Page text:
Clock on the red background with space for textBaby Boomers, or the generation born between World War II’s end and 1964, are set to retire in staggering numbers over the next several years. Although this generation has worked beyond the average retirement age, many will eventually leave the workforce. This will create a staffing vacuum for many companies, and a lack of senior talent to fill their shoes.

The upcoming generations include the Gen Xers, or those born into the mid-1970s, and Millennials, who were born in the late 1970s through mid-2000s. It’s from among these two groups that your next business leaders will emerge. Forming a plan to attract them now to your business means you can fill any gaps caused by retiring leaders quickly and efficiently from within your own company’s ranks.

Characteristics of Each Generation

Millennials (Gen Y) and Gen X share similar characteristics. Born into a world with simple technology, Gen X workers have learned along the way to use and love technology. Millennial workers are more comfortable with technology, and have never lived in a time without cell phones, movies on demand, and the Internet.

While Baby Boomers are comfortable with traditional modes of work and the accompanying structures, hierarchies, and benefits, Millennials eschew the traditional for the flexible. They seek a balance between work and home life and find it no problem to blend both into their lifestyle. They are hardworking, but it’s on their terms.

What Does Each Generation Want?

Each generation that passes through the workforce has different priorities. Among Baby Boomers, stability, health insurance, and a good retirement plan were the main concerns. Subsequent generations have shifted focus to include more flexible time, personal time, and ways to blend work-life balance into the equation.

If you understand what each generation finds desirable in the workplace, you can develop creative strategies to tweak your existing benefits structure so that you can attract and retain workers within the younger demographics.

What do the younger workers want?

  • Millennials: Millennials crave experiences, personal time, and work-life balance. A company attractive to Millennials may have an open telecommuting policy, allowing workers to work from home for specific reasons. They may offer unpaid leave in order to continue volunteer work, or they may allow workers to accrue additional vacation time. Companies who seek to attract more Millennials to the workplace must embrace flex time and find ways to offer these benefits.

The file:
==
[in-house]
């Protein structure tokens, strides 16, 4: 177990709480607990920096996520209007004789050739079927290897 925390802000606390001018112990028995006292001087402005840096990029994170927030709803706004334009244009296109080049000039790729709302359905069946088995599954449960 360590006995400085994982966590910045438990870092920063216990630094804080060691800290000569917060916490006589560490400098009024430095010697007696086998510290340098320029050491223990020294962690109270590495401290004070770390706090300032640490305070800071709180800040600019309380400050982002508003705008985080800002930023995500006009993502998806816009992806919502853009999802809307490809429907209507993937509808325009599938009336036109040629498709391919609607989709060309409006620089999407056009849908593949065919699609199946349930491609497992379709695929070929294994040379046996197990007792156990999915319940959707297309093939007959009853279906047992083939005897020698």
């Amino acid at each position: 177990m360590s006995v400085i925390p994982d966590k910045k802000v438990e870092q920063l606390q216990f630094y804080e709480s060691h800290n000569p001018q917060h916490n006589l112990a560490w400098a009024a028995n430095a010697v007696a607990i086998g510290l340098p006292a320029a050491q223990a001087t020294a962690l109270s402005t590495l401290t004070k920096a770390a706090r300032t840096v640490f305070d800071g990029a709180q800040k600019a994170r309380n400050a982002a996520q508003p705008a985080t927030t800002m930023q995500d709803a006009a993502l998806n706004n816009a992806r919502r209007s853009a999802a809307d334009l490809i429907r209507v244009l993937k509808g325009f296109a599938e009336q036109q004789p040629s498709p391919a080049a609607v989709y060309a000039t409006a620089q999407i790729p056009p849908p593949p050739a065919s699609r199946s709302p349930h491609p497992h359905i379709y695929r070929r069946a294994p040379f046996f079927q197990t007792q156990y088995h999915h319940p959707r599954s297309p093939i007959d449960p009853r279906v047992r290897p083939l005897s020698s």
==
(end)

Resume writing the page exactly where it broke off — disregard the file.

• Gen X: The Gen X workers are sometimes called the Bridge Generation because their lives span the era before technology, yet they embrace the technological changes that have since made lifestyles so different. Because they are in the middle, sandwiched between the Baby Boomers and the Millennials, they often exhibit characteristics of both. They embrace traditional work methods but like the idea of flex time and telecommuting. They value good retirement packages and healthcare, but may be willing to make trade-offs, depending on their personal needs, for additional vacation time. You can more easily blend a new benefit package that shares commonalities between Gen X and Millennials to update benefits and make them more attractive to both generations.

The Gen X workers today are in middle to upper management, and that’s probably where your next company leaders will come from. It makes sense to begin recruiting them now. Tweaking benefits packages may be a simple way to acknowledge generational differences and keep an eye towards the future when those Baby Boomers will return and leave vacancies. The sooner you can fill the leadership pipeline within your company, the better you can maintain continuity of leadership from within.

Both Gen X and Millennials embrace technology. Learn more about technology solutions for ERP, BI, HRMS, and more. Contact us today.